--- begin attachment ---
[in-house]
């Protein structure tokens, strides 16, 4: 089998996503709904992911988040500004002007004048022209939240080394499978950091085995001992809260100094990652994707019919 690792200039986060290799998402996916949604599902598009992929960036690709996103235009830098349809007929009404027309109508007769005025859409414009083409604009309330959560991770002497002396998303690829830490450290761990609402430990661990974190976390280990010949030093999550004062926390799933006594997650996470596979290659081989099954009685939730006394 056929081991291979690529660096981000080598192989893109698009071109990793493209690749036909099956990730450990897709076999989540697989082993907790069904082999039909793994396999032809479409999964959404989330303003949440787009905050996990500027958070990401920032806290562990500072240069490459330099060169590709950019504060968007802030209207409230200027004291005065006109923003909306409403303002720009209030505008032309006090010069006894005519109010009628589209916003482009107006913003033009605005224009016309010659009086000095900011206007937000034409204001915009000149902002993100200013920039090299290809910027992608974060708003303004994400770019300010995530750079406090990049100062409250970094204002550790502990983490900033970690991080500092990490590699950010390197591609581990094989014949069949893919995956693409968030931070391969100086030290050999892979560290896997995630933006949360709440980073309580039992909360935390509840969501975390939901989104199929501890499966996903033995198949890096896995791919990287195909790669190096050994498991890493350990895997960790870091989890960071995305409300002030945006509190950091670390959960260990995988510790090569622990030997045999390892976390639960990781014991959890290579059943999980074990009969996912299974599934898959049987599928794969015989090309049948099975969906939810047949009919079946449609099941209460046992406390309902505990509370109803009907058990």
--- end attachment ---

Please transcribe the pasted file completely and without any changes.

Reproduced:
[in-house]
């Protein structure tokens, strides 16, 4: 089998996503709904992911988040500004002007004048022209939240080394499978950091085995001992809260100094990652994707019919 690792200039986060290799998402996916949604599902598009992929960036690709996103235009830098349809007929009404027309109508007769005025859409414009083409604009309330959560991770002497002396998303690829830490450290761990609402430990661990974190976390280990010949030093999550004062926390799933006594997650996470596979290659081989099954009685939730006394 056929081991291979690529660096981000080598192989893109698009071109990793493209690749036909099956990730450990897709076999989540697989082993907790069904082999039909793994396999032809479409999964959404989330303003949440787009905050996990500027958070990401920032806290562990500072240069490459330099060169590709950019504060968007802030209207409230200027004291005065006109923003909306409403303002720009209030505008032309006090010069006894005519109010009628589209916003482009107006913003033009605005224009016309010659009086000095900011206007937000034409204001915009000149902002993100200013920039090299290809910027992608974060708003303004994400770019300010995530750079406090990049100062409250970094204002550790502990983490900033970690991080500092990490590699950010390197591609581990094989014949069949893919995956693409968030931070391969100086030290050999892979560290896997995630933006949360709440980073309580039992909360935390509840969501975390939901989104199929501890499966996903033995198949890096896995791919990287195909790669190096050994498991890493350990895997960790870091989890960071995305409300002030945006509190950091670390959960260990995988510790090569622990030997045999390892976390639960990781014991959890290579059943999980074990009969996912299974599934898959049987599928794969015989090309049948099975969906939810047949009919079946449609099941209460046992406390309902505990509370109803009907058990």